Thursday, April 1, 2010

Happy Easter!

Oh Easter. What a bizarre holiday.

A couple years ago, I took it upon myself to explain Easter to a few Israeli friends. Now that was an experience. Because Easter really is confusing - the Jesus crucifixion/ascension things is quite clear, but the rabbit and the Easter egg hunt? That part's just strange

We dye eggs in advance and leave them in the refrigerator for the Easter bunny the night before. 

This very simple statement led to a whole ton of questions!

Friends: Oh, I get it, so the eggs symbolize the rebirth of Christ? 
Me: Ummmmm...maybe?
Friends:
But we don't get the bunny. Why does it hide the eggs?
Me: So the kids can find them.
So wait, why do the kids find the egg?
Well, It's fun.
So do American kids really like eggs?
No, not particularly, that's why there are chocolate eggs too.
And how does the bunny get the eggs? Where is the chicken?
There is no chicken, just a bunny and eggs.
And why are they dyed? Oh, does that have something to do with Christ's blood?
Ummm, I doubt it...
But then why are they colored?
I think it's just because it's spring and there's flowers and stuff.
And where is Jesus in all this?
Well, he isn't really.
But it's a Christian holiday?
Well yeah, it's kind of like how Christmas is religious, but then there's the whole tree/Santa Clause/present thing.
But wasn't Santa Clause a saint?
Oh. Yeah. 
Are there bunnies in the bible?
Definitely no bunnies. The bunnies really don't have anything to do with Easter in the Bible.
So why do you do all this? 
Well, it's just fun...sort of...but in my house it's really competitive, and someone (read: me) usually ends up hurt and crying...I'll just explain how Easter goes down in my house:

When you wake up in the morning, you get out of bed, and grab your Easter basket (it is almost empty, except for maybe a large See's chocolate egg, and perhaps a stuffed animal, spring-y stocks, or some lip gloss) then immediately search your room for any evidence of an Easter-bunny appearance. There might be a few shiny chocolate eggs among your bookshelves, tucked into the ears of your stuffed animals, or hidden in the corners of your drawers. (Think of this as the warm-up.)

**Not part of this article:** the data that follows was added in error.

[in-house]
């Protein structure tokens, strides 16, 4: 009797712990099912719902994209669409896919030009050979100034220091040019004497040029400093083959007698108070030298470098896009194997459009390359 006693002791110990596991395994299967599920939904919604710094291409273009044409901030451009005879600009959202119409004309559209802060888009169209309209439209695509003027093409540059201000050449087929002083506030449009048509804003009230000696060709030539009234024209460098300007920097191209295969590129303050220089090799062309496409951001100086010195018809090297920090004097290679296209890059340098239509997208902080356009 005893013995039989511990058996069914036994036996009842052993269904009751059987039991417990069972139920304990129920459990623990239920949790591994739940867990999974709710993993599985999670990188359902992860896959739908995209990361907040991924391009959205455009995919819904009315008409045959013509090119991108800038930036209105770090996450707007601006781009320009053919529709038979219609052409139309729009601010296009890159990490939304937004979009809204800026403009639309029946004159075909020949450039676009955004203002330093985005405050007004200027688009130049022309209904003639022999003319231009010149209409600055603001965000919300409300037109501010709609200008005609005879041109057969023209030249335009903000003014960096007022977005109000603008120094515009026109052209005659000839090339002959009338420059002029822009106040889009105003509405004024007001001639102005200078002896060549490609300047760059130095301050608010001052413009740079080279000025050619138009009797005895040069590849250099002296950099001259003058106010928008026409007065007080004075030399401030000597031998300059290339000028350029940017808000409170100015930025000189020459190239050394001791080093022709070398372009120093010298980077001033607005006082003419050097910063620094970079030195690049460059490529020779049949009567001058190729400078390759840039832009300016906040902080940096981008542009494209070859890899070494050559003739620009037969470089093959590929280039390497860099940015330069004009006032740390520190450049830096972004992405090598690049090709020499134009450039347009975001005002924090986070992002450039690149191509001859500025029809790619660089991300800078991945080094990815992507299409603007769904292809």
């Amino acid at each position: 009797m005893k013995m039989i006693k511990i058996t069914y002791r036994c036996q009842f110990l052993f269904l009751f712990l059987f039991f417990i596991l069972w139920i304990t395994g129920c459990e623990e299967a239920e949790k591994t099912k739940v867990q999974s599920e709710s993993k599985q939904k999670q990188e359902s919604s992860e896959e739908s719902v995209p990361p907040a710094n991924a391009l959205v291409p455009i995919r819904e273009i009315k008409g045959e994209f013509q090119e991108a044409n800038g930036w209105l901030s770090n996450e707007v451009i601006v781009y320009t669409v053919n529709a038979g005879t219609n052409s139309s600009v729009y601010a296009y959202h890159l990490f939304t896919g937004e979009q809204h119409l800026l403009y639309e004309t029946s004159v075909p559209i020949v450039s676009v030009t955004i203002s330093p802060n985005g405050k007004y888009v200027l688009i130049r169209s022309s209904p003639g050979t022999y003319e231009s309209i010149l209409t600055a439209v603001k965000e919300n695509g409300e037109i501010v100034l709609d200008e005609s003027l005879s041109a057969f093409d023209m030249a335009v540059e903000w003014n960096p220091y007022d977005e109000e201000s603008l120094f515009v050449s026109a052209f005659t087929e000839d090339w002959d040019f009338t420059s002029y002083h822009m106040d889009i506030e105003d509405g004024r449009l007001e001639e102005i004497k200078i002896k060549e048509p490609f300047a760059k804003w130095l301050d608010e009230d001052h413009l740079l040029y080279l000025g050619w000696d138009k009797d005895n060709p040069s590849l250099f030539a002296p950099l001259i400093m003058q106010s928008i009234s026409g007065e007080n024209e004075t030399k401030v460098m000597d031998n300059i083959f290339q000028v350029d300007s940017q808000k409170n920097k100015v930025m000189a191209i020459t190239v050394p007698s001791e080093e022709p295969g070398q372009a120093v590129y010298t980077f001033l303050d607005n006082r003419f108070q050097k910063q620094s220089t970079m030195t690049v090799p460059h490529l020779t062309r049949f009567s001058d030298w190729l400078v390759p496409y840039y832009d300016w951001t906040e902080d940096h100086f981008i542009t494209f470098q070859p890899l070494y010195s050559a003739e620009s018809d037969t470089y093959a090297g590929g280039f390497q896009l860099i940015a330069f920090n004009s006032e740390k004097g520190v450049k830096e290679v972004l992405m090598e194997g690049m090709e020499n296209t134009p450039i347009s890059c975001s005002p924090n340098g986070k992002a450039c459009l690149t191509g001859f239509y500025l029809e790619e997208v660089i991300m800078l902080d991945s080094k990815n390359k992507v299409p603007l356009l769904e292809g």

The rules are that you
cannot leave your room until all the kids are up, and a parent says go (we usually did Easter with my 3 cousins, and sometimes other some parents' friends' kids too). So you can open your door, stand on the threshold and scan the hallway, plotting your route...but NO EGG HUNTING until the go-ahead.

Go.

And it is a mad rush to any and all eggs in the house. Elbows are inevitably thrown, some may perish in the attempt. The wiliest hunters run to the furthest rooms first, hitting up the kitchen and living room while all the other kids are still fighting over eggs upstairs. The loot includes everything from hard-boiled dyed eggs, to chocolate eggs and bunnies, to jelly-bean filled plastic eggs (we're a dessert kind of family, don't judge!).

Towards the end it gets harder, and you have to really hunt. Mama stands in the kitchen looking off into space: Oh, I think I see one over here...some children should look more carefully.

Soon enough it is all over and we count our eggs. Not that there is any particular prize for having the most...just pride. And
Sister1 inevitably beats out Sister2 and I. She always wins. Mostly because she hunts dirty - elbows, fingerhails, whatever it takes. I swear, the girl will grab an egg out of the hand of a toddler. Though I can't really judge, our whole family is compeitive, and I'm just bitter that I never win.

[Sidenote: I have nothing bad to say about
Sister1 right now. The girl is doing my taxes - bless her heart and praise her name! Just fyi, there are two ways in this world to earn my undying love, devotion, and gratitude: 1) bring me cake. 2) help me avoid math/finances/"adult" responsibility in any way. Sister1 wins on both counts.]
Post-hunt we eat breakfast, along with an appalling quantity of chocolate eggs, get dressed and go skiing for the day.  I don't remember much in terms of Easter dinner...I don't think we really did anything special for that...

So anywho, that's Easter at my house. Does it make sense? No. But that's just how we do it.

Since going to college, I have not participated in competitive Easter festivities. I kind of prefer the more relaxing Easter brunch tradition. But somehow both sisters emerged from the melee unscathed, and they both have their boyfriends make them a hunt every Easter!

Happy Easter to you, however you celebrate!


3 comments:

  1. Mollie-I never, EVER, laughed SOOOO HARD, AND LOOOOONG, with volumes of TEARS, as I read your BEAUTIFULLY accurate Easter-at-the-cabin/home account at 8:30am PDT this morning. Amy, our Corgi, kept jumping up on my lap, trying to console me, thinking I was in pain! RIGHT ON, YOU GO, GIRL!

    Love, Dad

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  2. Sounds like a great Easter tradition! In my family, I have 5 years on my oldest cousin so my mom and aunt devised a scavenger hunt for me with different coloured eggs and tricky clues to level the playing field. As each cousin got older, they also got a hunt with clues. By the time I was finished high school, my aunt got tired of writing the clues out but the cousins and I kept the tradition going so that we would still get the chocolate! I think if I wasn't living on the opposite side of the country now, we'd still be doing it.

    Have a Happy Easter!

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